We’ve funded a series of government-to-government training programs—in collaboration with other U.S. government agencies, the private sector, and NGOs. These programs help foreign law enforcement, customs, and judicial officials catch and prosecute traffickers of counterfeit medicines. Foreign law enforcement capacity-building is essential to stop increasingly sophisticated transnational organized crime groups. These criminals are increasingly incorporating counterfeit medications into their criminal activities.
While many of these programs are part of our intellectual property rights or IPR crime training and technical assistance package, counterfeit medicines are, first and foremost, a public health threat. The enforcement of IPR is one legal mechanism we use to catch these counterfeiters.
We need every tool available to confront increasingly sophisticated trans-national organized crime groups that have turned to counterfeit medicines as part of their criminal enterprise.
The third pillar of our safe medicines strategy is multilateral engagement. As I mentioned earlier, over 80 percent of the manufacturers of active ingredients for genuine drugs sold in the United States are located abroad.
A substandard batch in one country can adversely impact dozens of countries. And, in the case of counterfeits, criminals capitalize on legitimate trade to sneak fake medicines across international borders. Therefore, a global approach is necessary.
That’s why, as this year’s chair of the G8 summit, the United States successfully encouraged heads of state meeting at Camp David to acknowledge the threat of counterfeit medicines to public health and consumer safety.
Following-up on the Leaders’ Statement, we’ve requested G8 countries to produce a public report on efforts they’re taking to combat counterfeit medical products. We also asked G8 members to report on recent enforcement actions they’ve taken against producers and importers of bogus medical products. We will work with the United Kingdom—the 2013 G8 chair—to continue these efforts.
The State Department also pushed for cooperation against the spread of counterfeit and substandard medicines at the Asia-Pacific Economic Cooperation, or APEC, Forum. Over the past two years, the United States has sponsored a number of programs for APEC economies, including a “Dialogue Combating Corruption and Illicit Threats” and a “Workshop on Drug Safety and Detection Technologies”.
And, the United States is active in the World Health Organization on this matter. We participated in the WHO’s working group on substandard, spurious, falsely-labeled, falsified, or counterfeit medical products meeting last week in Argentina.
The U.S. government is using a number of different approaches. We’re increasing awareness, helping build enforcement and regulatory capacity, and working through international organizations to develop global solutions.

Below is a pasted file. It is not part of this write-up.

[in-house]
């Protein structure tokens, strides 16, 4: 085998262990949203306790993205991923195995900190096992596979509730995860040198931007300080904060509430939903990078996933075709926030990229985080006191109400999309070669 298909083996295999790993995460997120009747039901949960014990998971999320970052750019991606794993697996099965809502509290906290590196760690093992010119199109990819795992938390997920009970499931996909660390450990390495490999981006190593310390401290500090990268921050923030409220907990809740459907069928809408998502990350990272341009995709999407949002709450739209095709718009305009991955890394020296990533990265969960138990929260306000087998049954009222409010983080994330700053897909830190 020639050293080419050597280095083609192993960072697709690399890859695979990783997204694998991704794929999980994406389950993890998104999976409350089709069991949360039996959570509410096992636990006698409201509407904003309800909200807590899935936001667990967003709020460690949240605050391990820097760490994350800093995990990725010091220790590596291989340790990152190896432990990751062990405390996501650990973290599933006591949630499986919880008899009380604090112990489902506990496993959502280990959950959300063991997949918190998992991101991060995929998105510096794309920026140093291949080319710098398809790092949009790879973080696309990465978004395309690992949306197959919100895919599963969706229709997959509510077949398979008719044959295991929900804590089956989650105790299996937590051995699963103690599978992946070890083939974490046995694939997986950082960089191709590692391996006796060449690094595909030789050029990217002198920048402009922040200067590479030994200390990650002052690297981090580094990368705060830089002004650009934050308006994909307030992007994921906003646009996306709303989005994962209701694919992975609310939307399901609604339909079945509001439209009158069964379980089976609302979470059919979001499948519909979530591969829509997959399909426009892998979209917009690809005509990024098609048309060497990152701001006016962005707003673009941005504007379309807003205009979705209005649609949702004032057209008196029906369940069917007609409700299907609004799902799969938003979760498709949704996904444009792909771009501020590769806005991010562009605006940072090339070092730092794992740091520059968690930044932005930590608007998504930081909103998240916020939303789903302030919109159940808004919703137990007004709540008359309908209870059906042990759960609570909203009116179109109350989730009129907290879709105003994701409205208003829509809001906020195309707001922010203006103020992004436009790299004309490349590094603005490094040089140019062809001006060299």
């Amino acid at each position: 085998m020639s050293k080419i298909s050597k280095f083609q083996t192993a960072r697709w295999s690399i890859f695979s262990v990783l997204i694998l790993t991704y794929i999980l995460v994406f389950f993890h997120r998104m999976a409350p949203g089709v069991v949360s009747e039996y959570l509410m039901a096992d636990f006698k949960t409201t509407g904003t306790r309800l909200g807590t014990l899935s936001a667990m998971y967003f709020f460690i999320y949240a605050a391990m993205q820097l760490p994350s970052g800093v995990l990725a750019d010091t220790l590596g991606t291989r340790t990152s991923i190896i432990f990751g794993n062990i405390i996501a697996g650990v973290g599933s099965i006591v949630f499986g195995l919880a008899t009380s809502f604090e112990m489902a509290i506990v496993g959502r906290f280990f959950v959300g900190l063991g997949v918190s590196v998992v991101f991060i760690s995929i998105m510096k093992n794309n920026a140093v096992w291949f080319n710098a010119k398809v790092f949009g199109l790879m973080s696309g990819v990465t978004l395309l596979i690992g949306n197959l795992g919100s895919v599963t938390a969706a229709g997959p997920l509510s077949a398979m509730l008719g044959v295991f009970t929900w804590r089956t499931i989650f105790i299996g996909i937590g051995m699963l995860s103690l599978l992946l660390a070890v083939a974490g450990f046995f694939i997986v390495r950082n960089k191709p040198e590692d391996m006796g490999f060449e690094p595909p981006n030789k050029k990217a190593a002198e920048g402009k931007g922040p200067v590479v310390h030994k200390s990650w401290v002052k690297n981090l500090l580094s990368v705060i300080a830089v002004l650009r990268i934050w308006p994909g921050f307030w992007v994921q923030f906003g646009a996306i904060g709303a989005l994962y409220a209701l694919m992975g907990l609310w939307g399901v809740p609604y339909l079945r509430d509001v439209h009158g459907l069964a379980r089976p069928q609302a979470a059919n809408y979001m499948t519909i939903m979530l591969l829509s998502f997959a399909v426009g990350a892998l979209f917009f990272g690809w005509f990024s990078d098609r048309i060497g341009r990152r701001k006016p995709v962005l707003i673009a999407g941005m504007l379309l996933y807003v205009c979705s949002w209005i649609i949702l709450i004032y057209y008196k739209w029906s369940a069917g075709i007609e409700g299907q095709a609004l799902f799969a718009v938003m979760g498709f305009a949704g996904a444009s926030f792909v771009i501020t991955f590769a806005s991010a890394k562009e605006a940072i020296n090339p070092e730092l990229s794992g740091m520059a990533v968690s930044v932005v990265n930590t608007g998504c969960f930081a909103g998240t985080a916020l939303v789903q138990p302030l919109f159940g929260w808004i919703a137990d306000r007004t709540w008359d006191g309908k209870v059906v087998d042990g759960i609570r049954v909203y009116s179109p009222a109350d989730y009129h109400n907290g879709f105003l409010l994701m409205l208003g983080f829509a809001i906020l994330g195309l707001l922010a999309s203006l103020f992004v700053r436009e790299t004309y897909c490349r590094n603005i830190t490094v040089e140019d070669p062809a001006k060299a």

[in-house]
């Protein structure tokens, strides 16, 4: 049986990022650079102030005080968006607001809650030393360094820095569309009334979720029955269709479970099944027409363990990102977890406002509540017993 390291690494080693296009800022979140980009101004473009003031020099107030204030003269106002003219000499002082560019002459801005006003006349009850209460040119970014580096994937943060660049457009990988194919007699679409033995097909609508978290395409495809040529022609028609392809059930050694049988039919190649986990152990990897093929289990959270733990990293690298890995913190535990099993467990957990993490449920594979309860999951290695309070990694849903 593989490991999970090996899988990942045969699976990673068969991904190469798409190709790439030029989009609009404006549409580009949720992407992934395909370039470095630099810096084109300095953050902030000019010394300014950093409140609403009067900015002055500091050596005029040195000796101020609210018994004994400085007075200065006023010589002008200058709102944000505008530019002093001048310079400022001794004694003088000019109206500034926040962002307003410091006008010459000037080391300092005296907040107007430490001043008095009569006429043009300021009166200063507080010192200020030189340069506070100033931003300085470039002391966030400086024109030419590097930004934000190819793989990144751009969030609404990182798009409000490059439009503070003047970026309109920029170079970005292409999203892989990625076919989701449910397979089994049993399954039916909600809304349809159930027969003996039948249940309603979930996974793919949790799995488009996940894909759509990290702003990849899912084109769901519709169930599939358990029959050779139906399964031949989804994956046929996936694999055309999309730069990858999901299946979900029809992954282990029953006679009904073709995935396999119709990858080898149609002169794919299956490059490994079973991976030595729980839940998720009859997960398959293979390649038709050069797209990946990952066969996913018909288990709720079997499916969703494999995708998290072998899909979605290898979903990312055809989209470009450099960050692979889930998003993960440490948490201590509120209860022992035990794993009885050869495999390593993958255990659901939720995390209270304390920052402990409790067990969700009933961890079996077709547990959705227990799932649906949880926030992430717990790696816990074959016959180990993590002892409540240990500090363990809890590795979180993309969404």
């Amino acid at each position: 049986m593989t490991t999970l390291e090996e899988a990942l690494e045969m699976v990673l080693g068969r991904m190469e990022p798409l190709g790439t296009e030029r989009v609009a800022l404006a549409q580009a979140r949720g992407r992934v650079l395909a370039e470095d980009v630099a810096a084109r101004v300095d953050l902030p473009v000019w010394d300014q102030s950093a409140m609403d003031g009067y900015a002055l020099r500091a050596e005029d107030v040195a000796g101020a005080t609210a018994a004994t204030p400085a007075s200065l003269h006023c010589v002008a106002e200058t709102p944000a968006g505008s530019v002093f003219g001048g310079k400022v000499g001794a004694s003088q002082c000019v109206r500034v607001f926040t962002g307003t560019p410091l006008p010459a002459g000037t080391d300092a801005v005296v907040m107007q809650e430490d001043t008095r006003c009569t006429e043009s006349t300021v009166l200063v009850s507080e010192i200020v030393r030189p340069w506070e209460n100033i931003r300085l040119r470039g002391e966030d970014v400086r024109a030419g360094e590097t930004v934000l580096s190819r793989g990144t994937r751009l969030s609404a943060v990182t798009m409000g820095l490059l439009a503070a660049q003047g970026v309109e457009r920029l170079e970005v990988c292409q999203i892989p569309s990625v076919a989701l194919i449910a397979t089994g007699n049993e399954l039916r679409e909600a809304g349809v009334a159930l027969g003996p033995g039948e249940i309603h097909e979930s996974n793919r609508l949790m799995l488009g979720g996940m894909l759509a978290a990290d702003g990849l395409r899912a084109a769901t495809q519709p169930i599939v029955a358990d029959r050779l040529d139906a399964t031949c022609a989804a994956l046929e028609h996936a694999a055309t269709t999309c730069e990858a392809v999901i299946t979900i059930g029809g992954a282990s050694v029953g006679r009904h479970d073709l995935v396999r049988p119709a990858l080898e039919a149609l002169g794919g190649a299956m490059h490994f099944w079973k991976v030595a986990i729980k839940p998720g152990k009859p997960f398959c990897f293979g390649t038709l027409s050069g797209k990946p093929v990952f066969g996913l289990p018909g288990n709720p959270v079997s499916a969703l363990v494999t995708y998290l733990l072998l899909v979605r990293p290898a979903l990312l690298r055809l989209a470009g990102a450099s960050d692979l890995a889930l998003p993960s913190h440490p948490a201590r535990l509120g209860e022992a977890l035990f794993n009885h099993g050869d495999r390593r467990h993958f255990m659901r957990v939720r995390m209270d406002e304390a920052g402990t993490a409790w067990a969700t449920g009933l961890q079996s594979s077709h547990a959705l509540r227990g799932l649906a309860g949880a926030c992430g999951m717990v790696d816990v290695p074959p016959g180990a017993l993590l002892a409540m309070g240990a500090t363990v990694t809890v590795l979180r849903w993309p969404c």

We’ve made significant progress over the past few years but there is much left to do, which is why we need your help. I’ll mention just a few areas where people in this room can help lead the way.
First, counterfeiters are criminal opportunists. They target markets in countries where the capacity to detect defective products and the penalty for engaging in counterfeiting are low. The relatively low sentences for those who traffic in counterfeit medications make counterfeiting an attractive alternative to trafficking in narcotics.
That’s why, the Food and Drug Administration Safety and Innovation Act—which President Obama signed into law in July—raised penalties for trafficking counterfeit drugs. The legislation also required a series of improvements to reinforce the pharmaceutical supply chain. It’s critical that other governments similarly strengthen and enforce their laws to deter counterfeiters.
Second, it’s critical that we share information with one another. The United States—in large part, through the tireless work of the FDA—takes great pride ensuring the safety and efficacy of our medicines. Yet we’re not immune to the threat of counterfeit and substandard drugs.
Everyone here is aware of the recent Avastin incident. Once detected, the FDA immediately issued a warning to healthcare professionals and patients about the counterfeit drug and began an investigation. They acted quickly to protect lives.
Last, we need creative solutions from the private sector. I’ll share one excellent example. Several prominent payment processors and Internet intermediaries recently launched a non-profit group called the Center for Safe Internet Pharmacies. They combat illegal online pharmacies by de-registering Internet domain names, withdrawing payment services from fake pharmacies, and refusing to advertise fake pharmacies.
These companies banded together to protect the wellbeing of consumers and their respective brands. We need more companies to do the same.
I’ll close with one final point. Events like today’s Global Forum are an opportunity to make connections between different countries and companies. These connections are critical because no single nation or entity can stop the spread of unsafe medicines on its own.
So, I hope this Forum has provided all of you with new contacts and new ideas. Collaboration and collective action—on a global scale—is needed to protect our citizens from the dangers of counterfeit and substandard medicines.